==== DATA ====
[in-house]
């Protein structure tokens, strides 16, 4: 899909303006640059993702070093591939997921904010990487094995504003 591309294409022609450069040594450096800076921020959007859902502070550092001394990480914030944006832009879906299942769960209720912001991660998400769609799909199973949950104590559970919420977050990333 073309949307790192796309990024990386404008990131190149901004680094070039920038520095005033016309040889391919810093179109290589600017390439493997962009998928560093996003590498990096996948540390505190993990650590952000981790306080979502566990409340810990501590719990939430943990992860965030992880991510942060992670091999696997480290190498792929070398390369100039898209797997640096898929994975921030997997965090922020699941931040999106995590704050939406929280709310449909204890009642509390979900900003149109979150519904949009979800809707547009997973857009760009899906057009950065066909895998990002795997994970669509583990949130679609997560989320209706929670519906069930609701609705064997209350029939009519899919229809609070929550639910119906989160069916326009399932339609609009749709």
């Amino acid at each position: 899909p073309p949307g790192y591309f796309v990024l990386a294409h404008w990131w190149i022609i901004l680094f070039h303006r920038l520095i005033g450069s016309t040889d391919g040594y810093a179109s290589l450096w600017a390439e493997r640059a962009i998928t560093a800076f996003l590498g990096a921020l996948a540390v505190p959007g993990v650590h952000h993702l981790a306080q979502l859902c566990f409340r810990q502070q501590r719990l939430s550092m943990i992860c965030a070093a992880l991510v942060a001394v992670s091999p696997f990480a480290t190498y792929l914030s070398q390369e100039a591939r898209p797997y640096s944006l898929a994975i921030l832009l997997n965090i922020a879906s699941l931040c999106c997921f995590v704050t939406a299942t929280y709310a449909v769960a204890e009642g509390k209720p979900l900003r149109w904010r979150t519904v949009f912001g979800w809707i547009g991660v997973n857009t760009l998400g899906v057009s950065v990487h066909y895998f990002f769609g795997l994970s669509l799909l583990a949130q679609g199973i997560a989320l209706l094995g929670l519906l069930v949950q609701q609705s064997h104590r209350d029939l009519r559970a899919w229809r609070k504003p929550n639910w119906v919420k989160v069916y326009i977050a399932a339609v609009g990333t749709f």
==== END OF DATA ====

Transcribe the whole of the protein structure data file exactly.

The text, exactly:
[in-house]
């Protein structure tokens, strides 16, 4: 899909303006640059993702070093591939997921904010990487094995504003 591309294409022609450069040594450096800076921020959007859902502070550092001394990480914030944006832009879906299942769960209720912001991660998400769609799909199973949950104590559970919420977050990333 073309949307790192796309990024990386404008990131190149901004680094070039920038520095005033016309040889391919810093179109290589600017390439493997962009998928560093996003590498990096996948540390505190993990650590952000981790306080979502566990409340810990501590719990939430943990992860965030992880991510942060992670091999696997480290190498792929070398390369100039898209797997640096898929994975921030997997965090922020699941931040999106995590704050939406929280709310449909204890009642509390979900900003149109979150519904949009979800809707547009997973857009760009899906057009950065066909895998990002795997994970669509583990949130679609997560989320209706929670519906069930609701609705064997209350029939009519899919229809609070929550639910119906989160069916326009399932339609609009749709």
């Amino acid at each position: 899909p073309p949307g790192y591309f796309v990024l990386a294409h404008w990131w190149i022609i901004l680094f070039h303006r920038l520095i005033g450069s016309t040889d391919g040594y810093a179109s290589l450096w600017a390439e493997r640059a962009i998928t560093a800076f996003l590498g990096a921020l996948a540390v505190p959007g993990v650590h952000h993702l981790a306080q979502l859902c566990f409340r810990q502070q501590r719990l939430s550092m943990i992860c965030a070093a992880l991510v942060a001394v992670s091999p696997f990480a480290t190498y792929l914030s070398q390369e100039a591939r898209p797997y640096s944006l898929a994975i921030l832009l997997n965090i922020a879906s699941l931040c999106c997921f995590v704050t939406a299942t929280y709310a449909v769960a204890e009642g509390k209720p979900l900003r149109w904010r979150t519904v949009f912001g979800w809707i547009g991660v997973n857009t760009l998400g899906v057009s950065v990487h066909y895998f990002f769609g795997l994970s669509l799909l583990a949130q679609g199973i997560a989320l209706l094995g929670l519906l069930v949950q609701q609705s064997h104590r209350d029939l009519r559970a899919w229809r609070k504003p929550n639910w119906v919420k989160v069916y326009i977050a399932a339609v609009g990333t749709f």